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Economy in Brief

U.S. Payroll Employment Growth Improves; Jobless Rate Falls Further
by Tom Moeller  July 3, 2014

The labor market is on a firmer footing. Nonfarm payrolls increased 288,000 during June following upwardly-revised gains of 224,000 and 304,000 during the prior two months. The increase easily outpaced expectations for a 215,000 rise in the Action Economics Forecast Survey. The unemployment rate moved lower to 6.1% versus an expected 6.3%. The overall unemployment rate, including marginally attached workers and those employed part-time for economic reasons, slipped to 12.1%.

From the payroll employment survey, nonfarm jobs grew 288,000 during June. That raised the average increase during the last three months to 272,000, its strongest since March 2012. Factory sector payrolls grew an improved  16,000 but construction sector payroll gained a lessened 6,000. It was in the service sector where the rate of labor market improvement picked up steam. Nonfarm private service sector jobs grew 236,000 (2.2% y/y) and the three-month gain improved to 222,000, both the strongest increases in two years. Professional & business services jobs advanced 67,000 (3.5% y/y) including a 10,100 rise (8.1% y/y) in temporary employment, its weakest monthly gain in the last five. Retail trade hiring advanced 40,200 (2.1% y/y) while leisure & hospitality jobs grew 39,000 (2.8% y/y). Health care employment rose a moderate 33,700 (1.8% y/y) and wholesale trade hiring rose 15,100 (2.4% y/y). Jobs in transportation & warehousing rose 16,600 (3.1% y/y) and information sector employment gained 9,000 (-1.0% y/y). Government sector employment showed great improvement. The 26,000 job gain (0.3% y/y) pulled the average three-month advance to 17,000 which equaled its best since 2010. Local government hiring grew 22,000 (0.6% y/y) and state government employment rose 2,000 (0.6% y/y). Federal government jobs improved 2,000 (-2.0% y/y) but that only offset a May decline.

The length of the average workweek held steady at 34.5 hours for the fourth straight week. The factory sector workweek remained at 41.1 hours, the longest of the economic recovery. The construction workweek lengthened to 39.0 hours and private services held at 33.3 hours for the fourth straight month. For all of the second quarter, aggregate hours worked (employment times hours) rose at a 3.8% annual rate versus Q1, the strongest gain in three years.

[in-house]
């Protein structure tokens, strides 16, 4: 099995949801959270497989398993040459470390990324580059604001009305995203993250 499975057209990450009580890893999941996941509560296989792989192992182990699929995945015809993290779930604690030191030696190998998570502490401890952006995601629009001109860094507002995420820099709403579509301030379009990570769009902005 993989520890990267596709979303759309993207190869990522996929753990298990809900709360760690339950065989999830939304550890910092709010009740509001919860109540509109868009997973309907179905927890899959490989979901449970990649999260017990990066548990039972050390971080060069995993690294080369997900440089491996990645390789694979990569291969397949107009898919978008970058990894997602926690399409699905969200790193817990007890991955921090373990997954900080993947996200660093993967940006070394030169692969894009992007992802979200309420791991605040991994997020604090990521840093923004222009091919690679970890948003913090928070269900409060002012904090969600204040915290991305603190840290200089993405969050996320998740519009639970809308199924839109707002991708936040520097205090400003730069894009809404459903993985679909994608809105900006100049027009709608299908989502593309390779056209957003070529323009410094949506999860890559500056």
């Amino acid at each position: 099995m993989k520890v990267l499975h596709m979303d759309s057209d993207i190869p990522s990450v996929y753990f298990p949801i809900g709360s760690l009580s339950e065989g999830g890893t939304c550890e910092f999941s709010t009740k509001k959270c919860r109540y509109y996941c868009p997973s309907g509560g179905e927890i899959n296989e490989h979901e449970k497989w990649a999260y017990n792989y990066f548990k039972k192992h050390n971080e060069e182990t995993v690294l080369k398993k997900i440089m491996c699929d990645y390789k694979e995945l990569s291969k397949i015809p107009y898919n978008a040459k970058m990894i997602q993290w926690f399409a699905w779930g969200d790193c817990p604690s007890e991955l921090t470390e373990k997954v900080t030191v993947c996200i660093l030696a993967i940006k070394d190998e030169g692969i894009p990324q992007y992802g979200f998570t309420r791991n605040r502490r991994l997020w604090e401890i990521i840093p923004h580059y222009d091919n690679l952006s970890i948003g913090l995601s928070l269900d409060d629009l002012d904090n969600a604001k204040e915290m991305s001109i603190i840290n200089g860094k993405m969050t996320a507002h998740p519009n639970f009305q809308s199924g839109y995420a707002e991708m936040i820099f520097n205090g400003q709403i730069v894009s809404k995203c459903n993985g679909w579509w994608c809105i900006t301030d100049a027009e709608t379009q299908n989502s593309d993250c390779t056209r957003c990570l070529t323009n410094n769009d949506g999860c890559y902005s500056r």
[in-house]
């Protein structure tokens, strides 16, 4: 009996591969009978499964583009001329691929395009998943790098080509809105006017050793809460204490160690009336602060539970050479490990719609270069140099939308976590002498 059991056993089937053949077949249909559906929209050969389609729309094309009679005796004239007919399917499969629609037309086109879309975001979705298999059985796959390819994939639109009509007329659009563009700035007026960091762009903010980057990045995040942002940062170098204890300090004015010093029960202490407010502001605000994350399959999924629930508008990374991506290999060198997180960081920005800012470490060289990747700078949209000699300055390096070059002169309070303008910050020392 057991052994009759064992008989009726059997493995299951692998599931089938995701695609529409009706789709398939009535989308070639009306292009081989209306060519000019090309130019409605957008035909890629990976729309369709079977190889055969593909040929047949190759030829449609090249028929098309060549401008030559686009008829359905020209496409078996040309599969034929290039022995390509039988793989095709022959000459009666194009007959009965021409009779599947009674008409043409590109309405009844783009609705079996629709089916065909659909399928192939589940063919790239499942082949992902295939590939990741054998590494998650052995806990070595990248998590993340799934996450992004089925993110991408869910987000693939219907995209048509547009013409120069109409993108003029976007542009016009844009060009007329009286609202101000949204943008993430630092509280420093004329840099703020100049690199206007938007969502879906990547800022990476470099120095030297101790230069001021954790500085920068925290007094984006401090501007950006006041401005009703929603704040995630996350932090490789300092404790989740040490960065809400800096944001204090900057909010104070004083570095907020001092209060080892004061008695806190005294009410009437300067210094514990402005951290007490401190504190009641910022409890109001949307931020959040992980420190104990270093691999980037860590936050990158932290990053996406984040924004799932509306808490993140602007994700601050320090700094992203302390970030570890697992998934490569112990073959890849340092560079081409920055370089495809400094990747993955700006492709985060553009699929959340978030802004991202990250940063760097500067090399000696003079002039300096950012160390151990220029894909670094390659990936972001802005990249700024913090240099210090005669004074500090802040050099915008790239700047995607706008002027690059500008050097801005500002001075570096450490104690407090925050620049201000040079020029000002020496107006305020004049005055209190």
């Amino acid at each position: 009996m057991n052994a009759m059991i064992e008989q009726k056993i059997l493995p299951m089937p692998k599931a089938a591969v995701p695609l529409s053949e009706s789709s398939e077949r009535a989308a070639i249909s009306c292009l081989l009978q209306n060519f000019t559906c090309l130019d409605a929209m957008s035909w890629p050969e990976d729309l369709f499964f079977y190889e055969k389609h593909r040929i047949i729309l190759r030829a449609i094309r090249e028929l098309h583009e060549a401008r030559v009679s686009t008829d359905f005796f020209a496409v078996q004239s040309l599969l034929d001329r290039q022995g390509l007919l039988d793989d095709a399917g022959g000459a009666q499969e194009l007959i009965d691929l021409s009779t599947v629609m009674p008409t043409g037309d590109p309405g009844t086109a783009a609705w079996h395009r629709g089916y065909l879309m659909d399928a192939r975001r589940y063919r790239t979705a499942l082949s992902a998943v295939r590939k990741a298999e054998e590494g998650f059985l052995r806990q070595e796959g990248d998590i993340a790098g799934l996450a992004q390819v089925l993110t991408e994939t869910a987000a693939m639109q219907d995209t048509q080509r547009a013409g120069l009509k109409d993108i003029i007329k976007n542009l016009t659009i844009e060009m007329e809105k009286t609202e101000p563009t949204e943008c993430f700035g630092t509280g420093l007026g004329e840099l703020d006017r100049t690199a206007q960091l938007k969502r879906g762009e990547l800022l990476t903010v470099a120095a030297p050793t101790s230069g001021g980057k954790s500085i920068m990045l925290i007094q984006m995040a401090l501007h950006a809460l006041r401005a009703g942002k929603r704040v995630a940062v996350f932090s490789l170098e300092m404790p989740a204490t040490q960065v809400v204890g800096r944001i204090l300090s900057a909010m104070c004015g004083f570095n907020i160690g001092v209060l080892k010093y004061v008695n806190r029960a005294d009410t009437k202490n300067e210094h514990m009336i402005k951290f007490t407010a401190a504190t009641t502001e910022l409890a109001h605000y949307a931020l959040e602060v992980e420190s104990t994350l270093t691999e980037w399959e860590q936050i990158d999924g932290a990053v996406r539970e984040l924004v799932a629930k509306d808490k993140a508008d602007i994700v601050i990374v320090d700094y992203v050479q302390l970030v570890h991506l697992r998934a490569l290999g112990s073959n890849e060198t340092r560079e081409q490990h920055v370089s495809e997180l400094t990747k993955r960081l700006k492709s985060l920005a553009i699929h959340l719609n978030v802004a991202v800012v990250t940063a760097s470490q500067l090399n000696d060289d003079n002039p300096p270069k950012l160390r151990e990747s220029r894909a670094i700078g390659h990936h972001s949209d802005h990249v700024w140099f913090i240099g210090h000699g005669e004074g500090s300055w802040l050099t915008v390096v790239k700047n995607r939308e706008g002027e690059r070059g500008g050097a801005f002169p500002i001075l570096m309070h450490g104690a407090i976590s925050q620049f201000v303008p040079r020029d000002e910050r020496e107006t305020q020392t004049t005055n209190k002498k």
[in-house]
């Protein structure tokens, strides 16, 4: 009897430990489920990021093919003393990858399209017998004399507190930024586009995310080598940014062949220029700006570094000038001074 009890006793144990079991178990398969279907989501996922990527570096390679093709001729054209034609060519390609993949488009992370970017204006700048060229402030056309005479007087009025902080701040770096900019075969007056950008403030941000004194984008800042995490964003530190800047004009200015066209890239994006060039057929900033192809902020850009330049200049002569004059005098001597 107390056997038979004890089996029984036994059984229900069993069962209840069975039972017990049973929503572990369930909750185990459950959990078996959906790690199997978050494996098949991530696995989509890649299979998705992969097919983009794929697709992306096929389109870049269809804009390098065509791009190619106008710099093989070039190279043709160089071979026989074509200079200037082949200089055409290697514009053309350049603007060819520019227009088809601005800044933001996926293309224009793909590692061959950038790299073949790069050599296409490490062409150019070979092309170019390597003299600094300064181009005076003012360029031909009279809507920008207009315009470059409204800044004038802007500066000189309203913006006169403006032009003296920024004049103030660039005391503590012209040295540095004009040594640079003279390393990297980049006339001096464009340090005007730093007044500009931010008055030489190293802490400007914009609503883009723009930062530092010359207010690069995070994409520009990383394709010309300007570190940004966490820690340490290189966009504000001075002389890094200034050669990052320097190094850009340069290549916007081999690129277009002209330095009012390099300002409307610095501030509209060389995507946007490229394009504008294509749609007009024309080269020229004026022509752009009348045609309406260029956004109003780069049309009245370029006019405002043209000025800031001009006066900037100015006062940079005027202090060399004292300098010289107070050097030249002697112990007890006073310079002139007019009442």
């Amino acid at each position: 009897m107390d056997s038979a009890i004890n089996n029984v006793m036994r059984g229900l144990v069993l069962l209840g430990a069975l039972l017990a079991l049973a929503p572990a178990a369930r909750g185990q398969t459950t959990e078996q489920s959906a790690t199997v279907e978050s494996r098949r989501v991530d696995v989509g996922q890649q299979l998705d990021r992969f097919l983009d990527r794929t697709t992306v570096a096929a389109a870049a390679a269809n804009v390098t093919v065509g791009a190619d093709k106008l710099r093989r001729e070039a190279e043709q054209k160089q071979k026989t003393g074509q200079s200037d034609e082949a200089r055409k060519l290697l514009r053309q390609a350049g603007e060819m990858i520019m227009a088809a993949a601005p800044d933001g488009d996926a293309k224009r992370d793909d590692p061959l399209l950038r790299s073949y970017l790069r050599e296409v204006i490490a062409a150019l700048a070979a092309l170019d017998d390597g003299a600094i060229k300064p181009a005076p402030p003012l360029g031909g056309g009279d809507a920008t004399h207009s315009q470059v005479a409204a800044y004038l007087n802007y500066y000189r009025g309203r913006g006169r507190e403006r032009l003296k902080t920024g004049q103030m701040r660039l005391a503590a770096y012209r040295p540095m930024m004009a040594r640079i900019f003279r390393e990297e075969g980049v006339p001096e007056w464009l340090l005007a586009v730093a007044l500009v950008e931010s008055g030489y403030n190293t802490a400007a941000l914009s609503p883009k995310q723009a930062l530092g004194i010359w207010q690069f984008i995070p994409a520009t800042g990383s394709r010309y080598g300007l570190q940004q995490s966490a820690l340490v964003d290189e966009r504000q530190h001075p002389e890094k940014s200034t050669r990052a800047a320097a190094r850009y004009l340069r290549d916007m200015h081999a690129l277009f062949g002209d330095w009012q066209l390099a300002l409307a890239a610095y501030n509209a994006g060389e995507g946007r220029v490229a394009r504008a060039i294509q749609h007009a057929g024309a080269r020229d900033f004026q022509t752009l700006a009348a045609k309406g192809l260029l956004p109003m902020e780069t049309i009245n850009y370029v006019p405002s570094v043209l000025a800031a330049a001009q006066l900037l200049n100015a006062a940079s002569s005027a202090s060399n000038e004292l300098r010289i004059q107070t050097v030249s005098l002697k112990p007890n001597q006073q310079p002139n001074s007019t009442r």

Average hourly earnings improved 0.2% (2.0% y/y). Factory sector earnings gained 0.4% (1.8% y/y) while information sector earnings improved 0.4% as well (3.1% y/y). Financial sector earnings grew 0.7% (2.2% y/y) and professional & business services earnings rose 0.3% (2.4% y/y). Earnings in the education sector were unchanged (0.8% y/y).

From the household employment survey, the unemployment rate fell to 6.1%, its lowest level since September 2008. The decline reflected a 407,000 gain (1.5% y/y) in employment which easily outpaced the 81,000 rise (-0.1% y/y) in the labor force. That rise left the labor force participation rate of 62.8% stable at its lowest level since early-1978. The number of potential workers not in the labor force grew 2.7%, about the rate of growth since 2009. Twenty five percent of workers had been unemployed for more than 52 weeks.

The median duration of unemployment dropped to 13.1 weeks. That's versus a high of 25.0 weeks in June of 2010. The average length of joblessness fell to 33.5 week, its lowest level since September 2010.

The unemployment rate for those without a high school diploma remained high at 9.1% while high school graduates realized a greatly lessened 5.8% unemployment rate. Those with some college but no diploma were 5.0% unemployed and college graduates realized 3.3% unemployment.

The figures referenced above are available in Haver's USECON database. Additional detail can be found in the LABOR and in the EMPL databases. The expectation figures are from Action Economics and are in the AS1REPNA database.

Employment: (M/M Chg., 000s) Jun May Apr Y/Y 2013 2012 2011
Payroll Employment 288 224 304 1.8% 1.7% 1.7% 1.2%
 Previous -- 217 282 -- -- -- --
 Manufacturing 16 11 9 1.1 0.7 1.7 1.7
 Construction 6 9 36 3.2 3.3 2.1 0.2
 Private Service Producing 236 202 228 2.2 2.2 2.2 1.9
 Government 26 0 26 0.3 -0.3 -0.8 -1.8
Average Weekly Hours - Private Sector 34.5 34.5 34.5 34.5
34.5 34.4 34.3
Average Private Sector Hourly Earnings (%) 0.2 0.2 0.0 2.0 2.1 1.9 2.0
Unemployment Rate (%) 6.1 6.3 6.3 7.5
7.4 8.1 8.9
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